Tomorrow, you may logon to your favorite Internet radio station and hear nothing. No music. No bantering and joke-telling from highly caffeinated deejays.
No, you won’t be experiencing technical difficulties. And the deejays are not just stuck in line at Starbucks.
Live365 – a site that hosts 10,000 online radio stations — has declared June 26 a Day of Silence. Live365 stations and other independent stations will go mute tomorrow in protest against a March 2 ruling by the Copyright Royalty Board to increase webcasters’ royalty rates between 300 and 1200 percent over the next five years.
Royalties for webcasters have been on an upward hike the last couple years. In 2005, the rate was 7/100 of a penny per song streamed. On March 2, the board voted to increase the rate to 19/100 of a penny per song streamed.
Webcasters, whose incomes are already meager, are hoping the Day of Silence will help reverse the board’s decision. If the Day of Silence goes as planned, webcasters will have a repeat of the 2002 Day of Silence. That year, the event garnered so much national attention that the Librarian of Congress garnered a rate cut and also created the passage of the Small Webcaster Settlement Act for the period of 1998-2005.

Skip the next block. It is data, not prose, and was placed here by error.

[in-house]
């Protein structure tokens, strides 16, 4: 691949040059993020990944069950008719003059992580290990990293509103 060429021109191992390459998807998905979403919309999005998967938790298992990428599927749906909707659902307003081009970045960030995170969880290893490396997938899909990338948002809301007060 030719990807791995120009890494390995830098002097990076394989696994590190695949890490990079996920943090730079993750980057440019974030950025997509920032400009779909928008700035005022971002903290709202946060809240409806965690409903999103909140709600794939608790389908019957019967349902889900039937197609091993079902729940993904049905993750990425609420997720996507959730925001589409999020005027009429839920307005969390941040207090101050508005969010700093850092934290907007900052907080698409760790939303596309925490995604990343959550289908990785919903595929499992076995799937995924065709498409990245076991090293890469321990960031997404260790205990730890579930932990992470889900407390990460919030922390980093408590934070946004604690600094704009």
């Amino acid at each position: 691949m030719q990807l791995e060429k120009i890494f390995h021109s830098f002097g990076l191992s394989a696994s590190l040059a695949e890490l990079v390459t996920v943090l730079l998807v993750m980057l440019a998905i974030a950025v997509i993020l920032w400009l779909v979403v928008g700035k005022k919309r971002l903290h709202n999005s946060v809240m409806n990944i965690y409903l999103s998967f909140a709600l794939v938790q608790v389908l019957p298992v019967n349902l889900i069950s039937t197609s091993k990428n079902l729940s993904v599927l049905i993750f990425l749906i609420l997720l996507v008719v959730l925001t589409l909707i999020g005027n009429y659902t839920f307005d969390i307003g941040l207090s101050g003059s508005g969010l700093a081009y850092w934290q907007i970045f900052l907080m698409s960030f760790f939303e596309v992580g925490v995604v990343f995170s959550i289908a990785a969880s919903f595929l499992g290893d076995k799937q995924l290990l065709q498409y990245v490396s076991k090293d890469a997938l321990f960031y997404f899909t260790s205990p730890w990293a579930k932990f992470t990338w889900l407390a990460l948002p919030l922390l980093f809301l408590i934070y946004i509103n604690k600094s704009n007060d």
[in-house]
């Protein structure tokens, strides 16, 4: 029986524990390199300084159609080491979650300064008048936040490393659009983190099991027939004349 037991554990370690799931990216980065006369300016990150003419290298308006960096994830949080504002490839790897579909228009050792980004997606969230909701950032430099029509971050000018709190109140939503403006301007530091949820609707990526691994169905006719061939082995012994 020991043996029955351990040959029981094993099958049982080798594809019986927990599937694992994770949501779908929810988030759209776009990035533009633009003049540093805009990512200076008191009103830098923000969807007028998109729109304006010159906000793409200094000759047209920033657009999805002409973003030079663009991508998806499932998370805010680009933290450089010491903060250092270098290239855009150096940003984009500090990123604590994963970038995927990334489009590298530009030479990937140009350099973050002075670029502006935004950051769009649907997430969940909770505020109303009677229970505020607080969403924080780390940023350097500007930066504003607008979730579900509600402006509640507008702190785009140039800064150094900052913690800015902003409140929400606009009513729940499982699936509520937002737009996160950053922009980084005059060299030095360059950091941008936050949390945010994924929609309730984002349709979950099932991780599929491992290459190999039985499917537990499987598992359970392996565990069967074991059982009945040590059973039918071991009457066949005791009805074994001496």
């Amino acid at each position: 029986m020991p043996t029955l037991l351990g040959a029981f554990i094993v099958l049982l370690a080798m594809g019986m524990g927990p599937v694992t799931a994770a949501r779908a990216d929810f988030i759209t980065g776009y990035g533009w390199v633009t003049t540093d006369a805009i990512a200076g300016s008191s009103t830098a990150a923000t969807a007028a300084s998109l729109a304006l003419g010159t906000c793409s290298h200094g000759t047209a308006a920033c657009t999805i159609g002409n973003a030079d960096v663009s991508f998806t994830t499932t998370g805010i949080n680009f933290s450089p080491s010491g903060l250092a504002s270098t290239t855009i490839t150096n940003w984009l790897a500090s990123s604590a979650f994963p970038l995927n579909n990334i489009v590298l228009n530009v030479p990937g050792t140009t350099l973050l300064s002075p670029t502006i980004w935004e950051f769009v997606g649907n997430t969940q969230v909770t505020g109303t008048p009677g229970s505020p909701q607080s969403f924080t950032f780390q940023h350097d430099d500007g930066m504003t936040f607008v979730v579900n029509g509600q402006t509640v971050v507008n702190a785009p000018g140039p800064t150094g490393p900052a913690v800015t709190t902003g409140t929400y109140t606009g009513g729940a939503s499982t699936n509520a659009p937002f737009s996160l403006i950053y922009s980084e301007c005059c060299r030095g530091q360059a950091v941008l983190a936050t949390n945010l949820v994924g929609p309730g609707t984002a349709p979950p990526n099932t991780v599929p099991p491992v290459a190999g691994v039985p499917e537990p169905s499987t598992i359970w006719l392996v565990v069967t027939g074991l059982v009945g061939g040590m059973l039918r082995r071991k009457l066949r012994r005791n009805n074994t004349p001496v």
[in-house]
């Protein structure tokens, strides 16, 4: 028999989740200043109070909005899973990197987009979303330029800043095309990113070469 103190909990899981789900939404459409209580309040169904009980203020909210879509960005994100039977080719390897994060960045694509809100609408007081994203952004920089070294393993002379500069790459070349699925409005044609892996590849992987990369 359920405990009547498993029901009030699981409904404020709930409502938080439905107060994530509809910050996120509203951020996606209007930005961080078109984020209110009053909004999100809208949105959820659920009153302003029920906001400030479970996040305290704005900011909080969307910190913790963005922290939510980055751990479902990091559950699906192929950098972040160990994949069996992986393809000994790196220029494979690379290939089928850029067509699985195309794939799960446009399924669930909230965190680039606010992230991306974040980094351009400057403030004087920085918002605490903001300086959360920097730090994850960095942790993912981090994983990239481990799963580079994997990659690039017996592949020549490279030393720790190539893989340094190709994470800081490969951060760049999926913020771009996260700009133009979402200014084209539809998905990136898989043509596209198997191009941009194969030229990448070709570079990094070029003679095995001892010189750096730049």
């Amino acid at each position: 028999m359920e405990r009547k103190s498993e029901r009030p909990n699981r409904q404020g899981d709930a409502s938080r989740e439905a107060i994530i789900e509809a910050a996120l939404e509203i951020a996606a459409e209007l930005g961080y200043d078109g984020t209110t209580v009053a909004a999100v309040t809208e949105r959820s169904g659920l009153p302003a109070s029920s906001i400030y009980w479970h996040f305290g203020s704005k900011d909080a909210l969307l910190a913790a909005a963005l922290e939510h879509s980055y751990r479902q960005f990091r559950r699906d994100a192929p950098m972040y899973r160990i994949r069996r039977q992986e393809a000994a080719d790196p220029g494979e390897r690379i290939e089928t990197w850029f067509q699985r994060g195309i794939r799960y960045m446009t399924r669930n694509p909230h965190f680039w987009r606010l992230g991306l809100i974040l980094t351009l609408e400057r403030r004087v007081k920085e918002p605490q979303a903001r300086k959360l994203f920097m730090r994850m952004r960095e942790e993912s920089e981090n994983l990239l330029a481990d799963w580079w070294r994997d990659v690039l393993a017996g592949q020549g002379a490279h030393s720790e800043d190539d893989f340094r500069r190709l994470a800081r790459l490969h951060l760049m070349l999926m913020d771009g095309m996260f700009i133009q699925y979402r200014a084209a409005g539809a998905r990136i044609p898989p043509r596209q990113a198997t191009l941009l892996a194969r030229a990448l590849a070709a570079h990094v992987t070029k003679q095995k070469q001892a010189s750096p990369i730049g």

All 10,000 Live365 stations will be redirected to a Day of Silence stream tomorrow that will offer an explanation for the silence and broadcaster testimonials. If the Day of Silence isn’t successful, silence may be heard more prominently on Internet radio stations starting July 15, when 17 months’ worth of retroactive royalty increase payments are due to the SoundExchange collections organization.